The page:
Replacement Windows Massachusetts can improve the look of your home and add resale value. They can also lower your energy bills and prevent future damage to the frame.
Today’s new window options include styles with blinds tucked between the glass that eliminates the need for dusting and makes cleaning easier. They can also quiet outside commotion to help you relax and sleep better.
If you are replacing windows in your home you will have to decide what style to choose based on a variety of factors including exposure and the look you want. There are two main types of installation: full-frame and pocket. Full-frame installations require removing the old window and installing new framing to accommodate your replacement. These are referred to as new construction windows and typically have nail fins on the edges of the frame to allow them to be fastened directly to your house’s studs.
Pocket installations utilize the existing frame and are slid into place by professional window contractors. These are referred to as replacement windows and can be either flush fin or block-fin. If you have a stucco or block wall and are replacing a window with one of these styles you will want to select a flush fin window that has a sloped sill adapter, which allows the new window to fit into the existing wood sloped sill of your home’s exterior.
You can also use a flush fin window in a stucco wall with the proper flashing details. You may need to install a sloped sill adapter and add some caulking at the bottom of the frame to create an air and water barrier between your new window and the building.
Another thing to consider is the condition of your existing frame. If your frame is in poor condition you will need to use a full-frame replacement window and not a pocket style. If you are installing a new window that is the same size as the old one then a pocket window will be fine.
Another option is to use a full-frame replacement window without a nail fin. This is more common in older homes with siding or stucco and allows you to match your replacement window exactly with the existing frame. However, this type of installation has created enough leak problems in the past that some jurisdictions now require permits to be pulled for the installation and you must have a skilled window installer to make sure your replacement windows are flashed properly.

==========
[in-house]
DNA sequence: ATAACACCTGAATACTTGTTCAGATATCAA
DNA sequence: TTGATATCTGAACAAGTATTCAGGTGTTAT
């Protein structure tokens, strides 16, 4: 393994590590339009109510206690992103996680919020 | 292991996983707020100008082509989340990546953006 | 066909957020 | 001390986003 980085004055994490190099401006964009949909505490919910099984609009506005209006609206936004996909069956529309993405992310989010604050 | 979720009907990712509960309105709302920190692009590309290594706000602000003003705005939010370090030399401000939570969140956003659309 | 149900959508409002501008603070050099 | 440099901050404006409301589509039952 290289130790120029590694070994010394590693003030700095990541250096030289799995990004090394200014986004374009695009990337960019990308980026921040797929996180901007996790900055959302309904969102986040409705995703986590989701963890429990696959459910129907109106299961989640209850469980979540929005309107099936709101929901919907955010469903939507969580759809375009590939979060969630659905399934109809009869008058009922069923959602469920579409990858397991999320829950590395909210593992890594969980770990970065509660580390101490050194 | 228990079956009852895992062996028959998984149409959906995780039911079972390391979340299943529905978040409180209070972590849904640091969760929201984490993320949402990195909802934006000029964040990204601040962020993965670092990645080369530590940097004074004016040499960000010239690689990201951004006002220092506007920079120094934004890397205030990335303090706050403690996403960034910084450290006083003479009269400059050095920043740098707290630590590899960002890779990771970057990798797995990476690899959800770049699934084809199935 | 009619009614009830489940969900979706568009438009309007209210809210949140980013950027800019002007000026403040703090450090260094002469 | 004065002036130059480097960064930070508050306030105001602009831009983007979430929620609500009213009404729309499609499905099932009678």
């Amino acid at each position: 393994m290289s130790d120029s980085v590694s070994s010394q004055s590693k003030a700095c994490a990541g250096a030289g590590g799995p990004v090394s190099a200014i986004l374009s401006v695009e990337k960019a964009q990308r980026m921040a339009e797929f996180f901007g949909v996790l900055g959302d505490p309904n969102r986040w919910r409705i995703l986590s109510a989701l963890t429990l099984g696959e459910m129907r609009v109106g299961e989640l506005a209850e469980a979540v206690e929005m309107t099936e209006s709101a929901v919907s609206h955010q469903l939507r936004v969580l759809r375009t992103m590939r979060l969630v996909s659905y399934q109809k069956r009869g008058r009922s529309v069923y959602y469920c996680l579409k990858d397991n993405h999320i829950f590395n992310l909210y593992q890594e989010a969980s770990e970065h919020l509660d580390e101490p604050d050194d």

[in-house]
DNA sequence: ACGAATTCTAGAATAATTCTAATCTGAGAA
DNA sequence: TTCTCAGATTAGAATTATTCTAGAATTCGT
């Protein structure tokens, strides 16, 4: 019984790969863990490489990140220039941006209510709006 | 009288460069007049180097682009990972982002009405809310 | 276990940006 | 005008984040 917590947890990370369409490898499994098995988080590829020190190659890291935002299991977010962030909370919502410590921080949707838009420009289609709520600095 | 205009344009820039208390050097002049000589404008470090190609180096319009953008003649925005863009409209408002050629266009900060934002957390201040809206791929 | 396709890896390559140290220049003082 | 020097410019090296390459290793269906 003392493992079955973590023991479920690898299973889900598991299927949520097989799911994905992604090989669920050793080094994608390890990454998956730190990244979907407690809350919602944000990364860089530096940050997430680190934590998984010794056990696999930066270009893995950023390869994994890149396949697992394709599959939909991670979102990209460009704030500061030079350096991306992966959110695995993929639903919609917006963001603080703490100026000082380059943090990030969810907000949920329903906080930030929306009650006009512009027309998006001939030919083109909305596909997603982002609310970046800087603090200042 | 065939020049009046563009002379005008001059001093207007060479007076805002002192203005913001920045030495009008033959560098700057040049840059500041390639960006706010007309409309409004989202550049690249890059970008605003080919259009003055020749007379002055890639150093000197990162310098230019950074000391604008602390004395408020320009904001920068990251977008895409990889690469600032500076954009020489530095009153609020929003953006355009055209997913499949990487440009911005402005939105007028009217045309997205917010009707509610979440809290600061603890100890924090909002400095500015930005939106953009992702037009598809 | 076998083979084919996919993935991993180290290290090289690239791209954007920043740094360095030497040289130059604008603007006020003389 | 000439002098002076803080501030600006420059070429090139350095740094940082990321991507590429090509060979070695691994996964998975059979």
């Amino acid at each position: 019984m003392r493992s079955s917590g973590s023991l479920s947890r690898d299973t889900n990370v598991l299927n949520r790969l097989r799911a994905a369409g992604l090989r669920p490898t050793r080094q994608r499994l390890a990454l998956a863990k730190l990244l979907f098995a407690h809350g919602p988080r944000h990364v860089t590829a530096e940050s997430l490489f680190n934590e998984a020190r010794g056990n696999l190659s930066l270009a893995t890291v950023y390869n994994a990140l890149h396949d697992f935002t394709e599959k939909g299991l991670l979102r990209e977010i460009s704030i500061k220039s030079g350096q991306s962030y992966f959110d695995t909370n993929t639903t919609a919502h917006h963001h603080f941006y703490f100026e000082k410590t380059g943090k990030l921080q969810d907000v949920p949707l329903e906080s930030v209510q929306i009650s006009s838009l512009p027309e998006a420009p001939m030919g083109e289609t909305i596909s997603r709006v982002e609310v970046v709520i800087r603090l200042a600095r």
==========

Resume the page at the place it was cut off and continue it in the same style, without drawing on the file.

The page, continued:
When it comes to installing new windows, homeowners have two options: insert windows and full frame replacement. Both installation methods offer advantages and disadvantages, but which one you choose depends on the condition of your current window frames and studs. Learn more about these two installation methods to help you determine the best solution for your home.
Also known as “frame-in-frame” or “pocket window,” insert windows fit within your existing frame and are only used when the exterior cladding, trim and interior of your old windows are still in good shape. This method allows you to preserve the look of your home and upgrade its energy efficiency, durability and overall functionality.
The biggest advantage of this installation method is that it’s much faster and less invasive than replacing the entire frame. Because of this, it’s ideal for older homes with original, solid wood frames that you want to keep.
Another option is block frame windows, which replace the sash only and leave your original frames intact. This installation method is typically done in cases where you’re happy with the size, shape and operating style of your existing windows and when the walls are made from brick or siding.
Like insert windows, they’re installed from the interior and don’t have a nailing fin, but unlike flush fins, block fins extend up the framed wall to help prevent water and air leaks. This feature makes block frame windows an ideal choice for historic and pre-fabricated wall construction, especially in areas with a lot of moisture.